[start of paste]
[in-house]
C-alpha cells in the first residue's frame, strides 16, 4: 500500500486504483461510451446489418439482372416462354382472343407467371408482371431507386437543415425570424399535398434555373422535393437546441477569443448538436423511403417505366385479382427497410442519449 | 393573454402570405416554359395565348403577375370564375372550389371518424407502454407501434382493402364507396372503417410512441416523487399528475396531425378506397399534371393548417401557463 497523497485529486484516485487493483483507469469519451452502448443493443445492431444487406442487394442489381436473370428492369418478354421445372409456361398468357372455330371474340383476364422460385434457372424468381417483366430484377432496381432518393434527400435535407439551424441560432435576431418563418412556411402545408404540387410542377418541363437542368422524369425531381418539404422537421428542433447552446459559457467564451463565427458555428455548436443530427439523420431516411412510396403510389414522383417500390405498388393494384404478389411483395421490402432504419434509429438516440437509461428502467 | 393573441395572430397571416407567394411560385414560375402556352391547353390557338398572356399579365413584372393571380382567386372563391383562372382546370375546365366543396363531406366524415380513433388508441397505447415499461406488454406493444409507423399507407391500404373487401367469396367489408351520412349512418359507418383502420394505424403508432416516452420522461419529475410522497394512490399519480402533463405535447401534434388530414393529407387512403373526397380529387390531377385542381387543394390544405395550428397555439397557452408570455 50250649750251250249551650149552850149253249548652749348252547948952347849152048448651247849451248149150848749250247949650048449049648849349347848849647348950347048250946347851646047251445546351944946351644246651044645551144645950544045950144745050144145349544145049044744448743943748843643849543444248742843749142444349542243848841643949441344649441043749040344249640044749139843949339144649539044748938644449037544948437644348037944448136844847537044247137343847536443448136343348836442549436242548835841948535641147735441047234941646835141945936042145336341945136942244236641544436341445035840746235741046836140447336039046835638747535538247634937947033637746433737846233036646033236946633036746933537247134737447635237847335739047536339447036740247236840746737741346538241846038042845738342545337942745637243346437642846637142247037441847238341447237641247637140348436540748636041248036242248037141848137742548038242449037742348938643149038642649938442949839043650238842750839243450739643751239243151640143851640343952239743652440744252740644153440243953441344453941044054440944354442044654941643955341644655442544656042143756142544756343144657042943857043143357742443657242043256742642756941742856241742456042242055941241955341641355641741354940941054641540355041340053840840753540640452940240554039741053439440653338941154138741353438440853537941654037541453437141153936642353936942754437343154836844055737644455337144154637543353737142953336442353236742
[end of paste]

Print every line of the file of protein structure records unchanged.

[in-house]
C-alpha cells in the first residue's frame, strides 16, 4: 500500500486504483461510451446489418439482372416462354382472343407467371408482371431507386437543415425570424399535398434555373422535393437546441477569443448538436423511403417505366385479382427497410442519449 | 393573454402570405416554359395565348403577375370564375372550389371518424407502454407501434382493402364507396372503417410512441416523487399528475396531425378506397399534371393548417401557463 497523497485529486484516485487493483483507469469519451452502448443493443445492431444487406442487394442489381436473370428492369418478354421445372409456361398468357372455330371474340383476364422460385434457372424468381417483366430484377432496381432518393434527400435535407439551424441560432435576431418563418412556411402545408404540387410542377418541363437542368422524369425531381418539404422537421428542433447552446459559457467564451463565427458555428455548436443530427439523420431516411412510396403510389414522383417500390405498388393494384404478389411483395421490402432504419434509429438516440437509461428502467 | 393573441395572430397571416407567394411560385414560375402556352391547353390557338398572356399579365413584372393571380382567386372563391383562372382546370375546365366543396363531406366524415380513433388508441397505447415499461406488454406493444409507423399507407391500404373487401367469396367489408351520412349512418359507418383502420394505424403508432416516452420522461419529475410522497394512490399519480402533463405535447401534434388530414393529407387512403373526397380529387390531377385542381387543394390544405395550428397555439397557452408570455 50250649750251250249551650149552850149253249548652749348252547948952347849152048448651247849451248149150848749250247949650048449049648849349347848849647348950347048250946347851646047251445546351944946351644246651044645551144645950544045950144745050144145349544145049044744448743943748843643849543444248742843749142444349542243848841643949441344649441043749040344249640044749139843949339144649539044748938644449037544948437644348037944448136844847537044247137343847536443448136343348836442549436242548835841948535641147735441047234941646835141945936042145336341945136942244236641544436341445035840746235741046836140447336039046835638747535538247634937947033637746433737846233036646033236946633036746933537247134737447635237847335739047536339447036740247236840746737741346538241846038042845738342545337942745637243346437642846637142247037441847238341447237641247637140348436540748636041248036242248037141848137742548038242449037742348938643149038642649938442949839043650238842750839243450739643751239243151640143851640343952239743652440744252740644153440243953441344453941044054440944354442044654941643955341644655442544656042143756142544756343144657042943857043143357742443657242043256742642756941742856241742456042242055941241955341641355641741354940941054641540355041340053840840753540640452940240554039741053439440653338941154138741353438440853537941654037541453437141153936642353936942754437343154836844055737644455337144154637543353737142953336442353236742